Remarks by EU High Representative/Vice-President Catherine Ashton at the end of her visit to Ukraine
December 11th, 2013
During my visit to Ukraine I spoke to very many people and I followed events through the night. I want to say at the very beginning that I really do condemn the use of force, it’s totally unacceptable. Especially when, like me, you’ve had the chance to see how people are demonstrating peacefully. More than anything, the message that I’ve been giving over these last days has been the importance of dialogue and the importance of listening to what people are saying. I think the people of this great country deserve better.
I came here more than anything to offer our help. I’ve been meeting as you know with the President, with government, with opposition, civil society and with the three former Presidents. And I really have two clear objectives in mind. The first, in the short term, to help to find a way out of this crisis and to help to support the dialogue that’s necessary to achieve that. And then to think about the longer-term future of this country. Again, I go back to that same word, the importance of talking with each other and of ensuring that there is a real understanding of the way forward.
We’ve had a lot about roundtables in the last days and I know it’s difficult in the light of recent events. I’ve been saying very clearly that if you have a roundtable you need to include everyone: I think it needs to be at the highest level and I think it needs to be with a clear set of objectives. We’ve also said it’s very important to see the release of all those who’ve been arrested and I mean release: let go, I don’t mean another form of arrest or anything else, I mean let go. I’ve discussed this twice with the President who has told me that’s what will happen.
I also think that it’s really important to see any acts of violence investigated. Some of you will be aware of the Council of Europe, who have come forward through Secretary General Jagland with a proposal, which we support, to see an independent investigation. It’s so important when violence happens, and I’ve seen some of the footage, that there is a chance to examine what occurred, to bring people to justice and to ensure that it does not happen again. Again, it’s a very important part of the way to go forward.
We think, in the longer-term perspective, that this country looks for the same values that I, and the European Union, hold dear: the freedom of assembly, the basic human rights that people should have. We also believe in the strong economic relations between us. Not about making choices, but about recognising it’s possible to have strong and good relations with all neighbours. Relations that will not only drive the economy in the short term, but drive the economy in the longer-term, to make sure that the potential for this nation to develop economically is realised.
In my discussions with the President, I talked about agriculture; an enormous opportunity. I talked about energy, again the reserves that you have can be exploited to the benefit of this nation. And access to the largest market in the world, the European Union, is an important part of developing the economy. The President has assured me when I’ve met him that he does intend to sign the Association Agreement. I want him to do so and I believe that doing so swiftly is the best way to also address the short term economic challenges, which he says are at the forefront of his mind at the present time. Because it’s not only through the longer- term, but also through the opportunity that having a strong relationship with the European Union has, in terms of what that will do with the markets, what that will do in terms of accessing financial support, which I call these short term issues. So I really do hope that that will happen soon.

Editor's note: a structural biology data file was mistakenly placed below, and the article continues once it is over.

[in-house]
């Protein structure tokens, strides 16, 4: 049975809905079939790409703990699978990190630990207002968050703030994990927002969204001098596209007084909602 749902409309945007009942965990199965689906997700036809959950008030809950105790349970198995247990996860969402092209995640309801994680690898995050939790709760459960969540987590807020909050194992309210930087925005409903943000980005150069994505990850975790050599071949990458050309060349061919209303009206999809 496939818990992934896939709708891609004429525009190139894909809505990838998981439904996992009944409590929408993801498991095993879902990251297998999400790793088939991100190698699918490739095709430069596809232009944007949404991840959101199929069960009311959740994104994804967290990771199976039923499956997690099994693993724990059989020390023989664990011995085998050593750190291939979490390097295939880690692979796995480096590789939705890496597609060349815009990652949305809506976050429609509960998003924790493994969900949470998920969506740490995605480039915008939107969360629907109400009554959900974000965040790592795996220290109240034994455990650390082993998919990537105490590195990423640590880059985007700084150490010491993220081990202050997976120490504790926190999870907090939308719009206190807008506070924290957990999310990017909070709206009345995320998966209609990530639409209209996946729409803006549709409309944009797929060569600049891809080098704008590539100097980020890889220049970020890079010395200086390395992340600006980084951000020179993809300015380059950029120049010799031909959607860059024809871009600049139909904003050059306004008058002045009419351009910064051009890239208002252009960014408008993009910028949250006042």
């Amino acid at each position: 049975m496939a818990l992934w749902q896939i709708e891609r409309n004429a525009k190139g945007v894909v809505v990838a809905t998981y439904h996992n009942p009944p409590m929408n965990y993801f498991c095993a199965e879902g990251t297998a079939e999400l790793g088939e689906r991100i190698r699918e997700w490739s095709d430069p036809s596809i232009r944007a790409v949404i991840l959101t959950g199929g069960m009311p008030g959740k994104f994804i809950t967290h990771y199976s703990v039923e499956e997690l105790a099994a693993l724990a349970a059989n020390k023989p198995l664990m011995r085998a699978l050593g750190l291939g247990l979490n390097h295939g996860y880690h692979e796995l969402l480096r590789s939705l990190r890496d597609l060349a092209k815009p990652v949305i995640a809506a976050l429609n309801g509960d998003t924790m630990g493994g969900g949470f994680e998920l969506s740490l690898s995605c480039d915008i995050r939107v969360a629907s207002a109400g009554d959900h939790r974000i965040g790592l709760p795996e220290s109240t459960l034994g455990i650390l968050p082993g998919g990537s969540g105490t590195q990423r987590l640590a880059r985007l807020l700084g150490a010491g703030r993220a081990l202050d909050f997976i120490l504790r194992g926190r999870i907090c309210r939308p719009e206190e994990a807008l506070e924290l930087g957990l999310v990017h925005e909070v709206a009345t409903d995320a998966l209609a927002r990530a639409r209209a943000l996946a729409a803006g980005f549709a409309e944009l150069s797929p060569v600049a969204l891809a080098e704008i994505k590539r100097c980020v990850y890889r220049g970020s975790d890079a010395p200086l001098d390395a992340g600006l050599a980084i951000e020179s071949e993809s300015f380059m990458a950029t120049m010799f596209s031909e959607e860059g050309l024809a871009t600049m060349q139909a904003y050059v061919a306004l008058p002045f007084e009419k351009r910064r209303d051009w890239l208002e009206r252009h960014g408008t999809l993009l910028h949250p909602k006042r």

We will stay engaged – we wish all the people of Ukraine well – both through my work and through the work of other ministers of the European Union, who you will see here, through the European Parliament, through our Ambassador Mr Tombinski who’s here, and through the Ambassadors of the European Union who work together as a team. We will stay engaged because we actually care very much about your future. As a sovereign state, we believe you have choices that you can make and we hope that you will choose as part of that to have the strongest possible relationship with the European Union.
Thank you very much!”
Question on dialogue/roundtable/mediation and different views on them.
Asthon: You know when we’ve been talking about the idea of a roundtable, bringing people together, there are different ways in which you can have support. You can have people who can come and observe, you can have people who can come and actively participate and sometimes you can have people who come and mediate. What we have said is that we are willing to offer any support that would be of value. Not, I hasten to add, to get in the way of the dialogue that needs to happen. This is about a dialogue between people here. But simply because we may have something to offer in that. I’ve said that to the President, I know there’s been some discussions between some people today, I wasn’t part of that. I think that he is interested in what we might be able to do and I’ve said that with the opposition leaders who I’ll be meeting again tonight. You know, we will do whatever we can to support. It’s also about working out how this dialogue is going to be done and how people are going to be brought together and if there’s a way in which we can add value to that we will.
Question on signing Association Agreement/DCFTA and on possibility of sanctions in response to violence.